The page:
COVID-19: A clarion call to rebuild our cities greener and finally put nature centre stage.
By Jessica Tinkler MSc Climate Change: Impacts, Adaptation and Mitigation Graduate (Ethical Team Intern Associate)
Most of us know our current relationship with the environment is broken. In fact, it compromises our own long-term survival as a species. As governments and big business continue to exploit the planets finite natural resources, we can only standby and witness the acceleration of climate change and the deterioration of the environment. This is the new public health emergency alongside the existing climate emergency.
Recognising the need to sustain Rainforest but also the crisis in our biologically impoverished cities
This week coincided with World Rainforest Day. Deforestation and the removal of natural vegetation reduce the Earth’s capacity to sequester carbon and naturally regulate the climate.
Deforestation and land-use change, however, are not exclusive to the rainforests, as it is often portrayed, but are also prevalent locally. As urban areas expand, natural areas are cleared and paved for habitation, leaving biologically impoverished cities. The environmental sphere of influence of urban areas extends beyond the confines of a city, with parallel land use changes in rural areas for agriculture and infrastructure. With demographic changes and population growth, these spheres are swelling. With this, we not only reduce our ability to remove carbon and pollutants from the atmosphere and ecosystems, but we inhibit our natural environmental protections and increase our susceptibility to future climate hazards, including flooding, droughts, urban heat island and weather extremes.
Climate change, poor urban planning, public health and nature are all inextricably linked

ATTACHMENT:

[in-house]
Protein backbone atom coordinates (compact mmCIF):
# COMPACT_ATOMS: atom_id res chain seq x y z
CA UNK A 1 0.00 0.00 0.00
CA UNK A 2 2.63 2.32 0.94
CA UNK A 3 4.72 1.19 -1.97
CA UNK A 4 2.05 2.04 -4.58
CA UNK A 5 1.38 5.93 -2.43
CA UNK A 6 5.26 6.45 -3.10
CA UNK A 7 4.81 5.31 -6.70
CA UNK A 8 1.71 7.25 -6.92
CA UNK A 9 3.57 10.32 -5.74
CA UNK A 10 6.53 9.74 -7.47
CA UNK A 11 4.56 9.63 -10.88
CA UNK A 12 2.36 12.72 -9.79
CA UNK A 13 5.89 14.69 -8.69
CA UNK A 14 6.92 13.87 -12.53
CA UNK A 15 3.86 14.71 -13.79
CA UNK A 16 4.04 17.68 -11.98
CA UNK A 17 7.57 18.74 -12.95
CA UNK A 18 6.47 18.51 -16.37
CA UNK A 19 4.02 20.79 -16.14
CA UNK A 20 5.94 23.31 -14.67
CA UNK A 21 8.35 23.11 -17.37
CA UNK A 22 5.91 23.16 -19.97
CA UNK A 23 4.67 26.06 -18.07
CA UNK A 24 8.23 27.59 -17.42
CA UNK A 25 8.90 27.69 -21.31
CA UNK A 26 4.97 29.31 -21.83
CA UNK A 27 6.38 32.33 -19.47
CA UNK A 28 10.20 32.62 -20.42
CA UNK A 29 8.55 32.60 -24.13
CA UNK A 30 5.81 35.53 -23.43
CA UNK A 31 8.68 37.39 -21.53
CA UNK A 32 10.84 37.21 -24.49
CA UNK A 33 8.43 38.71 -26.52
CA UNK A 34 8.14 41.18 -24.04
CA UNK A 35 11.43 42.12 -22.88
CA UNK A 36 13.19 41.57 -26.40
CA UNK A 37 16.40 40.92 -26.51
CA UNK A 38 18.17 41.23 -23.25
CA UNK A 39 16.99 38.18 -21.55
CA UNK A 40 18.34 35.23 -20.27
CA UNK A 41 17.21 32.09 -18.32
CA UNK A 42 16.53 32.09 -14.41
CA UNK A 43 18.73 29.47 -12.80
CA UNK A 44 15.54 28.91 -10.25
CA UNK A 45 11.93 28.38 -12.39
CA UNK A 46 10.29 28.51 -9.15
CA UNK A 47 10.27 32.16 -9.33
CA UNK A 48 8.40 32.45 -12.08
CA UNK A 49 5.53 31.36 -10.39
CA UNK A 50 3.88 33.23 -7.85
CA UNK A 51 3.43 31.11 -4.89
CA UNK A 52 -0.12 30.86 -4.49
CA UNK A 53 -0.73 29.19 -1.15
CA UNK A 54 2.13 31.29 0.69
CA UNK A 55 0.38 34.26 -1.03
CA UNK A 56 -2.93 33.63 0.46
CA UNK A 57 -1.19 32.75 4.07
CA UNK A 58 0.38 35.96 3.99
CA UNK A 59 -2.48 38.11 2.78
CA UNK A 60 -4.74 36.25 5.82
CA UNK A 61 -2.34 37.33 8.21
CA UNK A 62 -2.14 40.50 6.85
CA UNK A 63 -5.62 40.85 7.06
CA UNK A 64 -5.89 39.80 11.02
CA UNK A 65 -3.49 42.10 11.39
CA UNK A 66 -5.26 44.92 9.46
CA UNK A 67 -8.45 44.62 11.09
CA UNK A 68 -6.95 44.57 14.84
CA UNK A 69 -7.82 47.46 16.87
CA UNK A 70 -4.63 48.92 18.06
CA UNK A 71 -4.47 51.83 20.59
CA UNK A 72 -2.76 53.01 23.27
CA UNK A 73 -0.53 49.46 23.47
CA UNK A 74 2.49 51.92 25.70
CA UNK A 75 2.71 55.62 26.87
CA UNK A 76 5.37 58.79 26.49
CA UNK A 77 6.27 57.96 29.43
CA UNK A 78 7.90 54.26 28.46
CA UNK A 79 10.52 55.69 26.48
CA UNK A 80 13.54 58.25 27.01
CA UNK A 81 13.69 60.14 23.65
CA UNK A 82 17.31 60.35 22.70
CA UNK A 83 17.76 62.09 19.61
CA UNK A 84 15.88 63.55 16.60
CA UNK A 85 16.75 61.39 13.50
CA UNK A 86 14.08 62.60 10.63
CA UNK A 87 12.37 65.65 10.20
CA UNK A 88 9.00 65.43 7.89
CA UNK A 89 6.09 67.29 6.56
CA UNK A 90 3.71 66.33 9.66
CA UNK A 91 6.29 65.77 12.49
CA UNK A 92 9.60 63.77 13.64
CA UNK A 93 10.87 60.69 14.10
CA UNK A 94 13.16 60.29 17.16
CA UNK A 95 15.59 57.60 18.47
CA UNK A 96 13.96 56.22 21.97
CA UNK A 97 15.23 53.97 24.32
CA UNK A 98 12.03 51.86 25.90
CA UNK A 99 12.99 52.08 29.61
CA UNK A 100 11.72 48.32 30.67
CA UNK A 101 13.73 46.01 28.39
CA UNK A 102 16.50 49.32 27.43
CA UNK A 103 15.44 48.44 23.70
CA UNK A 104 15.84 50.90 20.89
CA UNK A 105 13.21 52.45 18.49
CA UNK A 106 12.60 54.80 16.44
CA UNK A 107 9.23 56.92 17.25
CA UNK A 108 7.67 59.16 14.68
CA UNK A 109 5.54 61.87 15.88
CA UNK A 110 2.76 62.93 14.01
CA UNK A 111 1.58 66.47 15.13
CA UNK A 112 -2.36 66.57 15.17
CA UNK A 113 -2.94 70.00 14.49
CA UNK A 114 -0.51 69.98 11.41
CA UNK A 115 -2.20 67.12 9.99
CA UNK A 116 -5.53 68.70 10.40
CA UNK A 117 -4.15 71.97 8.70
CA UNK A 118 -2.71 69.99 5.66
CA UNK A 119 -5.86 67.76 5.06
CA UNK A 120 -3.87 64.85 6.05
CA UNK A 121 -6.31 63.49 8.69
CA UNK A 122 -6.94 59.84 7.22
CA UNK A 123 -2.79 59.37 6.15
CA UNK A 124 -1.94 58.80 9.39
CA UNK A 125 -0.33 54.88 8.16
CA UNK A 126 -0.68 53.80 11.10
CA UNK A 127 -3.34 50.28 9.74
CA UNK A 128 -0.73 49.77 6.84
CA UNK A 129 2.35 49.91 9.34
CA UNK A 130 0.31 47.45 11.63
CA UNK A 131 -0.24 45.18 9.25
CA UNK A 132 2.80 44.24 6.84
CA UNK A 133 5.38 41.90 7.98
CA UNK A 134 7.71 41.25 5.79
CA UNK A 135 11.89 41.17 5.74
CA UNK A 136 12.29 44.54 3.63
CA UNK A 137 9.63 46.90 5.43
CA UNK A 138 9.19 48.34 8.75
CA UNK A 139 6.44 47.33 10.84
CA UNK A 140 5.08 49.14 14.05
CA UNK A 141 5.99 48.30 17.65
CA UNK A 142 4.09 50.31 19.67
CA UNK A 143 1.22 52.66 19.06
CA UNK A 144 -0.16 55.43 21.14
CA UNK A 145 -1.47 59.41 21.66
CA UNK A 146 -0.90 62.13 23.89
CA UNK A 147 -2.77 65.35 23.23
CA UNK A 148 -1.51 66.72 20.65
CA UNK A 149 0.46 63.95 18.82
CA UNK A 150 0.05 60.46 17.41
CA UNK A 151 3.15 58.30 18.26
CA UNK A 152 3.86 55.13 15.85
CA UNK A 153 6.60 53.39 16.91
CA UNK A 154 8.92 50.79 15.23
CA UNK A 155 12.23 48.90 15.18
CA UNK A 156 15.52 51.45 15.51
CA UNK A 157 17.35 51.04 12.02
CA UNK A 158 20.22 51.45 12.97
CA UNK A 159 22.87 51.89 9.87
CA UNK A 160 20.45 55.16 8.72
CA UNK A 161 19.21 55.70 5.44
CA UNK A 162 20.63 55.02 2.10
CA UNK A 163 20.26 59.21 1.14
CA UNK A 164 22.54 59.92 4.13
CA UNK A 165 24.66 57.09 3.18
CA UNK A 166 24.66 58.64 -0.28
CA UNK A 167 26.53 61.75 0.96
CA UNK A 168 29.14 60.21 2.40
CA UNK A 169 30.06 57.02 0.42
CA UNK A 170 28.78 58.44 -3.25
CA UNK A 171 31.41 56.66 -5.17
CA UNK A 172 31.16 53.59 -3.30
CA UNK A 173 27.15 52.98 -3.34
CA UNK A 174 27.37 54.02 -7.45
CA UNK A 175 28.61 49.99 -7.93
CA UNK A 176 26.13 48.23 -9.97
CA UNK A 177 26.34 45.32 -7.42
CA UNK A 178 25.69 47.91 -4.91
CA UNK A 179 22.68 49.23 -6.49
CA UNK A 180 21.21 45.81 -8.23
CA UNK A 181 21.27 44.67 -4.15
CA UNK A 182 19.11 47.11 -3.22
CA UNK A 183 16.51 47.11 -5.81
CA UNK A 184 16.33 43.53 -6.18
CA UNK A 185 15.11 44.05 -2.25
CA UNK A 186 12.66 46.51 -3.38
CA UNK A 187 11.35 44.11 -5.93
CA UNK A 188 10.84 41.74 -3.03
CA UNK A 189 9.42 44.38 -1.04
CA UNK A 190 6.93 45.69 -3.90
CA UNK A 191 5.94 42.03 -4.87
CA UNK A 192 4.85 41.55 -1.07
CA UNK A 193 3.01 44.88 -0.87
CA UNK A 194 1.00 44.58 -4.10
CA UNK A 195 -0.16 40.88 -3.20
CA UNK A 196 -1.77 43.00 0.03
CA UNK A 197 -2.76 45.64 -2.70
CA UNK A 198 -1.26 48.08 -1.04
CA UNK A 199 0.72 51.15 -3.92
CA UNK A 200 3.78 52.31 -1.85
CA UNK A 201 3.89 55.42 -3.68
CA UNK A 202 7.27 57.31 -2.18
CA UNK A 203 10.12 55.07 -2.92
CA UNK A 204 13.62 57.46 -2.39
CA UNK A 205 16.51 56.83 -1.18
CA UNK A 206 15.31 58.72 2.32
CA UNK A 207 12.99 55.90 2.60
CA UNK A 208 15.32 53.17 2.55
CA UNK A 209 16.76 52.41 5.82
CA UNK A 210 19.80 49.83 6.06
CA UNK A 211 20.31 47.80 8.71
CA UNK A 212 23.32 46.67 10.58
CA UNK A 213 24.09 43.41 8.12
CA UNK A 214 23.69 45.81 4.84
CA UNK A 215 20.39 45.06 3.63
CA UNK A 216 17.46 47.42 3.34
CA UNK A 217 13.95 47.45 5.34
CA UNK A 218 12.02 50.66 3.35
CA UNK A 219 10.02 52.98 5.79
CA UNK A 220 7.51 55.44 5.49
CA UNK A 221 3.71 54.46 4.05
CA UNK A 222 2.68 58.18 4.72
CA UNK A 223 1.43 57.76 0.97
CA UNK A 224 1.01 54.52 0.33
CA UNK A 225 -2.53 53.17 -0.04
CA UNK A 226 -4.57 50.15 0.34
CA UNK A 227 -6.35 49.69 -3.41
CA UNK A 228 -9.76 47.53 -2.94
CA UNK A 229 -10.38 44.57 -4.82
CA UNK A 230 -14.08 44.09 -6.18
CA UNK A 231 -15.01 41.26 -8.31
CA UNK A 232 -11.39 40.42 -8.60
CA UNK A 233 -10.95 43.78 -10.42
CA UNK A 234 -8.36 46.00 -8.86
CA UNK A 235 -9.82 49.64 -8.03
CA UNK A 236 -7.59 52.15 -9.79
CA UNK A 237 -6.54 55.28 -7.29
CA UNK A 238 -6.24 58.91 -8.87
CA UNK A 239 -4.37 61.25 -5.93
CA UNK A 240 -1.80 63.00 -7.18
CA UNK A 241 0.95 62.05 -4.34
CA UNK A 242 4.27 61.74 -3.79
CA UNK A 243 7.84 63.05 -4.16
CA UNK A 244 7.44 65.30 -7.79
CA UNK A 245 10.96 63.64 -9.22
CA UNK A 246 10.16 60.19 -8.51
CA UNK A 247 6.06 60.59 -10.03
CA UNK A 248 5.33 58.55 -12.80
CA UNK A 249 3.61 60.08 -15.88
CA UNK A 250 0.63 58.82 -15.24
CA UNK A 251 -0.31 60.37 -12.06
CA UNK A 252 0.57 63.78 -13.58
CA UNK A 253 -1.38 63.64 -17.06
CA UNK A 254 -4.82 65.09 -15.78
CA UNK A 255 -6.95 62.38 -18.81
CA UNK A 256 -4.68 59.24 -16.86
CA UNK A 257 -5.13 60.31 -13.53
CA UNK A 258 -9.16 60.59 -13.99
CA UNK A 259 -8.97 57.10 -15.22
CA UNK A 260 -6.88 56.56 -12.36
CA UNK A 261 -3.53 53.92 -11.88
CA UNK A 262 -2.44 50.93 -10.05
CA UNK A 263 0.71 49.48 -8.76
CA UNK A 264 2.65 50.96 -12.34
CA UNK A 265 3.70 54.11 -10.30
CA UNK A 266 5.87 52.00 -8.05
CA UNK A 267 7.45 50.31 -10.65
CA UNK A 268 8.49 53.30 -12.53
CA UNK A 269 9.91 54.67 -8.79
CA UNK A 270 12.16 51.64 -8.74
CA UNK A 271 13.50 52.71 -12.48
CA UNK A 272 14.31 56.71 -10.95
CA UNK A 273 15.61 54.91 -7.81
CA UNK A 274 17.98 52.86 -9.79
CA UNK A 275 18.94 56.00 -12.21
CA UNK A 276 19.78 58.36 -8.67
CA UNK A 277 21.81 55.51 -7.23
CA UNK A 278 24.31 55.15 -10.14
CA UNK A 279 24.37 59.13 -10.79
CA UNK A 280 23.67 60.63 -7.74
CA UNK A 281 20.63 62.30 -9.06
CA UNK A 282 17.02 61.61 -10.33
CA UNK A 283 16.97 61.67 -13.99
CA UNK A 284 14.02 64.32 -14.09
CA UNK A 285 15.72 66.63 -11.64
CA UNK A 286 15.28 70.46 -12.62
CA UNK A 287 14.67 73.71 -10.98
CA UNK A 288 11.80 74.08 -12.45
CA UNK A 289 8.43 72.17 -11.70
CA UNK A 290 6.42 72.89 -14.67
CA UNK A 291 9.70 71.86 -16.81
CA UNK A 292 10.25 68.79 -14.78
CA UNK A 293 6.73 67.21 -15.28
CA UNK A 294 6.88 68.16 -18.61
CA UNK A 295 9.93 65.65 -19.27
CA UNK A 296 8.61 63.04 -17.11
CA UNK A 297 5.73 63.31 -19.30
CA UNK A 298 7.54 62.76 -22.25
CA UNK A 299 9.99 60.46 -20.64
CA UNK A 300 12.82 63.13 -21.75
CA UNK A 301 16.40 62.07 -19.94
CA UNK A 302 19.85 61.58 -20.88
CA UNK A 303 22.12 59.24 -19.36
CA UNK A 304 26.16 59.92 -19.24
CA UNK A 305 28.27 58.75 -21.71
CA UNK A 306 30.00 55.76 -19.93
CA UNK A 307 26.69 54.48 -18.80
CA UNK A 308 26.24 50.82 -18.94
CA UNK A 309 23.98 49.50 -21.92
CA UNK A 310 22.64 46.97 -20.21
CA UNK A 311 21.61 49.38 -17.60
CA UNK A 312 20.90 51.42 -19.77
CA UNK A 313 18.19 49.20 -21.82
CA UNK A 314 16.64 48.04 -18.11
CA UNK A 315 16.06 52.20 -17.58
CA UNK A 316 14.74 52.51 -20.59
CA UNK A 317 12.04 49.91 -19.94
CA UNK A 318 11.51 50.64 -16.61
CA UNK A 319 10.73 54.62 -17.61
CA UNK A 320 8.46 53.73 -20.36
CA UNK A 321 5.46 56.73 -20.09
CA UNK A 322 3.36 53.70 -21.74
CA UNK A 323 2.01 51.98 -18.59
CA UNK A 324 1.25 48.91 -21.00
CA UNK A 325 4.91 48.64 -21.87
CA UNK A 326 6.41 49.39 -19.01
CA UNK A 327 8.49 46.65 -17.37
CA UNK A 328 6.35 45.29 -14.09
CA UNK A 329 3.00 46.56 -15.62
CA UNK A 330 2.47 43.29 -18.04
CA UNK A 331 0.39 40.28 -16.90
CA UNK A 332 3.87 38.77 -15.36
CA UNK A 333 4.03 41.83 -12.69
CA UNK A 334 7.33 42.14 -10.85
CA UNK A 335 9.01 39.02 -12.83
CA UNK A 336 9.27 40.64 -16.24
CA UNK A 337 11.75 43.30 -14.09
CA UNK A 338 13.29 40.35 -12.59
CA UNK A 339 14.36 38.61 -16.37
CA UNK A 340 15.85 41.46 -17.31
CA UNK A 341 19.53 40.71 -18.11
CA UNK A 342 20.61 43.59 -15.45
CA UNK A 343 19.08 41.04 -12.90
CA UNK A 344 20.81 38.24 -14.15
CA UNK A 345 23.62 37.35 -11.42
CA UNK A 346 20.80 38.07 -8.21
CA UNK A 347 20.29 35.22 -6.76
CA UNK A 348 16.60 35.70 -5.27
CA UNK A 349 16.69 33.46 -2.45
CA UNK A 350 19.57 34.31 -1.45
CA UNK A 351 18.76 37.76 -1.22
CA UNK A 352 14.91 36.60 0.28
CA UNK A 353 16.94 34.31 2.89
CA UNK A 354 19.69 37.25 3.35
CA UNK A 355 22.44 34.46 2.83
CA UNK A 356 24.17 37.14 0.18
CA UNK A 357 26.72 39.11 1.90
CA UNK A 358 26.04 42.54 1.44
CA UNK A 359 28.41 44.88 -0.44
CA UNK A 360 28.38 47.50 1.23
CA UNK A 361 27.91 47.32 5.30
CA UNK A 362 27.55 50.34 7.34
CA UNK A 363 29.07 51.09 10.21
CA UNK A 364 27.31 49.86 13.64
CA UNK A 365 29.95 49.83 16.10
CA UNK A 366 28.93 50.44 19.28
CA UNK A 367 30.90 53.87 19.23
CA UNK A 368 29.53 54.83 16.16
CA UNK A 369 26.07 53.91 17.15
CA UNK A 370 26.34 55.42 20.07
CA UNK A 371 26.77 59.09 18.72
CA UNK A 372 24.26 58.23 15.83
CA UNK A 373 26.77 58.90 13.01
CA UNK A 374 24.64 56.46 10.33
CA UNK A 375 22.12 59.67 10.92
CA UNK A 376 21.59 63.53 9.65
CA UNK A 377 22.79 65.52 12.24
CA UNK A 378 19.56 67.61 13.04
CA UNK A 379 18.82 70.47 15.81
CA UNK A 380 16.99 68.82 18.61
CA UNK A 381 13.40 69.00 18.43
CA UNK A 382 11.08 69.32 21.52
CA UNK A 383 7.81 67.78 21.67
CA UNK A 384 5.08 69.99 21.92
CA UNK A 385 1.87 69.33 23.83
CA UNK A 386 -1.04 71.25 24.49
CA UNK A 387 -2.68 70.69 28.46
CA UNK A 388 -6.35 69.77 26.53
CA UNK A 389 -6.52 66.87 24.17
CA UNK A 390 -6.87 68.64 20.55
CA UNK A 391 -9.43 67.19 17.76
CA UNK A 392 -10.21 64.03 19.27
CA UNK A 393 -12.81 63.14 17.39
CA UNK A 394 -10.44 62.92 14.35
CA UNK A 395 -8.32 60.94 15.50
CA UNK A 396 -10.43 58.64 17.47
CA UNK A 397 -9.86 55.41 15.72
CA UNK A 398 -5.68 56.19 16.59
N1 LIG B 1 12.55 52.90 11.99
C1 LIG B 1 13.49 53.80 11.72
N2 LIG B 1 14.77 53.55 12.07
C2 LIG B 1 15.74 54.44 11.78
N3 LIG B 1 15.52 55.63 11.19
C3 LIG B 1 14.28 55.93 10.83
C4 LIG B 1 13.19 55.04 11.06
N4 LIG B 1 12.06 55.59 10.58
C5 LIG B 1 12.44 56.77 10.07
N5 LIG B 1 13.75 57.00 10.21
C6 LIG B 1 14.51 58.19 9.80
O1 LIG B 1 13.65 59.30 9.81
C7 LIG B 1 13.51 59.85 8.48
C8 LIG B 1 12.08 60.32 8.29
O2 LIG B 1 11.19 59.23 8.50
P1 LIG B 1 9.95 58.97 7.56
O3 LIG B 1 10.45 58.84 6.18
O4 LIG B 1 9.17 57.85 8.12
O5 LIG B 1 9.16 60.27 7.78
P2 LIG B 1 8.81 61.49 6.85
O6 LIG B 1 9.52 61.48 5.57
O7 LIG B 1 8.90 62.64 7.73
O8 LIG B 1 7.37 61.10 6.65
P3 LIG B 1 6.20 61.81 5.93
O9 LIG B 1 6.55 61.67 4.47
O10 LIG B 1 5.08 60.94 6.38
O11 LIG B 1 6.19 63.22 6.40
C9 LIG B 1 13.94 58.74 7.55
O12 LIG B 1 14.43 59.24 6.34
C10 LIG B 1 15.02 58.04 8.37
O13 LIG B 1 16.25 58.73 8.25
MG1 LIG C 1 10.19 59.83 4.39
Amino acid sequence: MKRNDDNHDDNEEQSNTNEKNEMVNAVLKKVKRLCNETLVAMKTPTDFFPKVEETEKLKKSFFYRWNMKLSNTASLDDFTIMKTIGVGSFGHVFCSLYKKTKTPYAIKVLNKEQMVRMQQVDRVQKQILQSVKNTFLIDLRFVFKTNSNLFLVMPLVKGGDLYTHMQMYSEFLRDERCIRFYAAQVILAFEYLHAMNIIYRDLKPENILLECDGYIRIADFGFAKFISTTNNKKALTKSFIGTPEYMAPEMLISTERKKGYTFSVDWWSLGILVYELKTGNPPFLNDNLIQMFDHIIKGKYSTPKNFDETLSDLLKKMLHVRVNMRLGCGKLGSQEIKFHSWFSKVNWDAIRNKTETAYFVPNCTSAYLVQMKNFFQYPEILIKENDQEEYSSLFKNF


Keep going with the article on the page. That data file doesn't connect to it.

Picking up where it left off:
It is clear COVID-19 has resulted from our failure to embrace long term environmental stewardship. Indisputable evidence is emerging, linking the environmental determinants of many diseases including infectious diseases and zoonoses but also allergies and mental health disorders, and so without a change in culture and behaviour, it is likely further public health emergencies will emerge in the future.
With half of the global population residing in urban areas, an ever-increasing population, and global net rural to urban migration, urban areas must become more resilient to future natural hazards while safeguarding public health. Enveloping ecosystem services, the essential benefits we obtain from the environment, into urban planning will enable us to simultaneously reach our climate adaptation goals, increase urban resilience and reduce the public health burden.
Time to accelerate city-based solutions from green roofs, bioretention initiatives, rainwater harvesting initiatives to integrated urban ecosystems.
“Green cities” must incorporate nature into urban planning, conserving wild ecosystems where possible or recreating natural areas where this is unfeasible. With nature at the forefront of development initiatives, we can design living spaces which are climate-resilient, with synergistic outcomes of improved air quality, clean water systems, improved food production and biodiversity. These ecosystem services are fundamental for human health and wellbeing both directly, and indirectly in the long and short term. Post-COVID-19 we could see futuristic green cities, abundant with green roofs and walls, bioretention initiatives (vegetated areas created to extract contaminants and improve drainage during extreme rainfall events), rainwater harvesting initiatives and urban ecosystems.
Governments are failing to deliver on their environmental election policy pledges
The Committee on Climate Change (CCC) denounced the government in 2019 for failing to address any aspect of climate change sufficiently, and urban areas are no different. Unfulfilled “tree-pledges”, insufficient at the outset, fail to integrate urban areas which urgently need green spaces to reduce soil degradation, regenerate groundwater supplies and to absorb the impacts of temperature extremes and rainfall throughout the year. In spite of this, across England the public have been offered the opportunity to decide where trees will be planted, might these decisions incorporate the needs of urban areas? Potentially, this could incite the development of “green cities” across the UK.
What we need now – a consensus that we can harness this disruption to recalibrate our future
The CCC advises the UK government to focus the COVID-19 recovery on creating a cohesive and holistic green agenda, including investment in green infrastructure, tree planting and ecosystem restoration. And so, in the wake of COVID-19 we must force governments to adopt green energy policy and green infrastructure planning to safeguard public health and create climate-resilient living spaces without any delay.
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